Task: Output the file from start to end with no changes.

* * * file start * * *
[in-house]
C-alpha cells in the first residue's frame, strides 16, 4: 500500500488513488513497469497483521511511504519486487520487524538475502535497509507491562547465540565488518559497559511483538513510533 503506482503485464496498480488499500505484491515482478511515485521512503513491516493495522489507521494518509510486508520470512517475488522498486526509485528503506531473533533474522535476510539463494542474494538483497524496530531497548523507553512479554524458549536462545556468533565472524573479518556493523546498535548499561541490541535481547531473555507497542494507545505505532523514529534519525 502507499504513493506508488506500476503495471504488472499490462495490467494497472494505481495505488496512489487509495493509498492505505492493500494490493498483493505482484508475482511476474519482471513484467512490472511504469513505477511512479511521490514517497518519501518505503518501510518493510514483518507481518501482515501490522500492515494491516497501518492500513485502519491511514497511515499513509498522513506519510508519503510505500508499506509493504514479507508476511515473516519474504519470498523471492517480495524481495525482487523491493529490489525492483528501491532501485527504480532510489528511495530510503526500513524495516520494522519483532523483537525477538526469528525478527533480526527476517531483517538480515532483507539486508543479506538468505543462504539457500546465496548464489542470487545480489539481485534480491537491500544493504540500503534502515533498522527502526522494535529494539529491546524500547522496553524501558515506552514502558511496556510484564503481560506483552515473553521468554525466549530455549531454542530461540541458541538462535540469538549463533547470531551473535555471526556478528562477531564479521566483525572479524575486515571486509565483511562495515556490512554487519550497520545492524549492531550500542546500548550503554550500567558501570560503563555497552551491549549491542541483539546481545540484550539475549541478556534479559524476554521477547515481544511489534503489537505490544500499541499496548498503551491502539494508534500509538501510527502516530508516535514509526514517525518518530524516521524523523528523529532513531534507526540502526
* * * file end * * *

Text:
[in-house]
C-alpha cells in the first residue's frame, strides 16, 4: 500500500488513488513497469497483521511511504519486487520487524538475502535497509507491562547465540565488518559497559511483538513510533 503506482503485464496498480488499500505484491515482478511515485521512503513491516493495522489507521494518509510486508520470512517475488522498486526509485528503506531473533533474522535476510539463494542474494538483497524496530531497548523507553512479554524458549536462545556468533565472524573479518556493523546498535548499561541490541535481547531473555507497542494507545505505532523514529534519525 502507499504513493506508488506500476503495471504488472499490462495490467494497472494505481495505488496512489487509495493509498492505505492493500494490493498483493505482484508475482511476474519482471513484467512490472511504469513505477511512479511521490514517497518519501518505503518501510518493510514483518507481518501482515501490522500492515494491516497501518492500513485502519491511514497511515499513509498522513506519510508519503510505500508499506509493504514479507508476511515473516519474504519470498523471492517480495524481495525482487523491493529490489525492483528501491532501485527504480532510489528511495530510503526500513524495516520494522519483532523483537525477538526469528525478527533480526527476517531483517538480515532483507539486508543479506538468505543462504539457500546465496548464489542470487545480489539481485534480491537491500544493504540500503534502515533498522527502526522494535529494539529491546524500547522496553524501558515506552514502558511496556510484564503481560506483552515473553521468554525466549530455549531454542530461540541458541538462535540469538549463533547470531551473535555471526556478528562477531564479521566483525572479524575486515571486509565483511562495515556490512554487519550497520545492524549492531550500542546500548550503554550500567558501570560503563555497552551491549549491542541483539546481545540484550539475549541478556534479559524476554521477547515481544511489534503489537505490544500499541499496548498503551491502539494508534500509538501510527502516530508516535514509526514517525518518530524516521524523523528523529532513531534507526540502526